It was great when people sent in contributions and photographs. Mavis Beer was the Editor and gathered all the articles etc together. Mavis begged other centres for articles and we included profiles of people from all states.

For some years Shirley Behan was the publisher, gathering it all together and assembling it into Magazine shape. This was something Mavis didn’t have the talent and the patience to do. In 2005, Shirley left to live in Brisbane and this very demanding job was undertaken by Gail Adamson. Both of these ladies did wonderful work.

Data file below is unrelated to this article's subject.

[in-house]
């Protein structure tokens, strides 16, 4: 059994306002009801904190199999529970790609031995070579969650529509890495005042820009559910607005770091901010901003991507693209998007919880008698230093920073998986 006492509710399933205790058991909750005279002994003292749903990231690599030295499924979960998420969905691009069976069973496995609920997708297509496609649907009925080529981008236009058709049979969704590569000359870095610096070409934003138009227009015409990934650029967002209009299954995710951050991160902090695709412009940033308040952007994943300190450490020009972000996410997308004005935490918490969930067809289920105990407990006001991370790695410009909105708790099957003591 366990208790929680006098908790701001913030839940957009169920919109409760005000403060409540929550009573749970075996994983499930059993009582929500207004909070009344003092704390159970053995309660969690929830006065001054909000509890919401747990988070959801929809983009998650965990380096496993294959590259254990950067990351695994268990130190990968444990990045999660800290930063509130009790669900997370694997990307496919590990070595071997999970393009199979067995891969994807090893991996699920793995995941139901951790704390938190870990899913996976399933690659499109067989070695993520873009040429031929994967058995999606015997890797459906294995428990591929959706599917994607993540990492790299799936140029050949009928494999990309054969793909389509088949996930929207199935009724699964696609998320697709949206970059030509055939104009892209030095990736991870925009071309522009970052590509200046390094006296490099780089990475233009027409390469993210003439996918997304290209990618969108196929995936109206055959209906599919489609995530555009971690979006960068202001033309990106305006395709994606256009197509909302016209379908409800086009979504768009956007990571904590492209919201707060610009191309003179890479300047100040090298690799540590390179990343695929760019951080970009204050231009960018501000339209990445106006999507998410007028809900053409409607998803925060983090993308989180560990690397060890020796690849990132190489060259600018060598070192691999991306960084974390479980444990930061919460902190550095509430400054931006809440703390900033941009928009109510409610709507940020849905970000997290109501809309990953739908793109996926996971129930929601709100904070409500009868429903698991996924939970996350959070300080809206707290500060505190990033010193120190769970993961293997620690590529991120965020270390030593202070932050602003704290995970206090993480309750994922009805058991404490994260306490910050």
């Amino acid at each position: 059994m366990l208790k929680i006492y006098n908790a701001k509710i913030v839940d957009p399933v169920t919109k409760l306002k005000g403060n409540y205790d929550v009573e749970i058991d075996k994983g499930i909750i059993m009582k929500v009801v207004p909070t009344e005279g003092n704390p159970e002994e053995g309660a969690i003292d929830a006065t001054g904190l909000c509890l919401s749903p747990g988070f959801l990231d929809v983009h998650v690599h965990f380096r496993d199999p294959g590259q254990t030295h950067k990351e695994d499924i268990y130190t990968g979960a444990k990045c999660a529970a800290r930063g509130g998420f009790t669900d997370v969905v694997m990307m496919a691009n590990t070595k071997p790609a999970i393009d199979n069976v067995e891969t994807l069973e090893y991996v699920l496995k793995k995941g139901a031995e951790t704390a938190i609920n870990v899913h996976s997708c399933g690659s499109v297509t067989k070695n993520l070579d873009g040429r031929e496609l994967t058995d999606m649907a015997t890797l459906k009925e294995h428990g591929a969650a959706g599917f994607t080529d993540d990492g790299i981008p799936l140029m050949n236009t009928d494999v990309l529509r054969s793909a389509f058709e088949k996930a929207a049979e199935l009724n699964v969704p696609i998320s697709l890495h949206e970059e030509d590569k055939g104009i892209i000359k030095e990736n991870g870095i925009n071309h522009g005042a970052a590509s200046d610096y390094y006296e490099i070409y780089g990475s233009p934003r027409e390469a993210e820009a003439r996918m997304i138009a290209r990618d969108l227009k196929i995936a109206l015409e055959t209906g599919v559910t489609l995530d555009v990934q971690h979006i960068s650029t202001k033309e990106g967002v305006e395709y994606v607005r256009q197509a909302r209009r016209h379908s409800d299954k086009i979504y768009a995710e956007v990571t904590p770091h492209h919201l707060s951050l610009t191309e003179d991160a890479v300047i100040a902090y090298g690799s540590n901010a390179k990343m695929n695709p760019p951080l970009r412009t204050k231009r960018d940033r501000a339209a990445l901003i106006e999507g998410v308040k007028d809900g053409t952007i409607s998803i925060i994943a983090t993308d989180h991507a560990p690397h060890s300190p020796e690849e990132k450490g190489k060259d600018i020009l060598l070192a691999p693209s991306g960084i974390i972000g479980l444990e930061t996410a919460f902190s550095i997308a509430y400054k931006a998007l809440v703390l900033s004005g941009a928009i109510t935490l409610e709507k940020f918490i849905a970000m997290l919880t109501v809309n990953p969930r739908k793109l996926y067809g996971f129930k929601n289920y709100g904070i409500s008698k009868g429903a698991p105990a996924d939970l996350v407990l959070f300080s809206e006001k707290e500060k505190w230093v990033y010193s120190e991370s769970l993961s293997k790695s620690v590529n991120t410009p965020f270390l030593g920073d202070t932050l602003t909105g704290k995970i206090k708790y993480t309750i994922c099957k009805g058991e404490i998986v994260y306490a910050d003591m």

For many years we sent the magazine out free, but eventually put a charge on it. This reduced the number of people contributing. Eventually, age, time and a few other things caught up with us and the last issue was sent out in November, 2007.

A Journey into the Art of Ikebana

In 2002, Mildred Goldsmith and Mavis Beer created a beautiful Ikebana book with Ron Beer doing his fantastic photography. The book has 57 full page colour photographs of arrangements. On the opposite page is a short description and a Haiku. A short chapter precedes each section which describes various aspects of Ikebana arranging – Nature’s Jewels, Nature’s Sculpture, Unconventional Material, Sculpture. There is a short final chapter which asks, “Is the Journey Complete?” We know, of course, that it never is complete.

Compiled by June Aylward & Mavis Beer, April 2009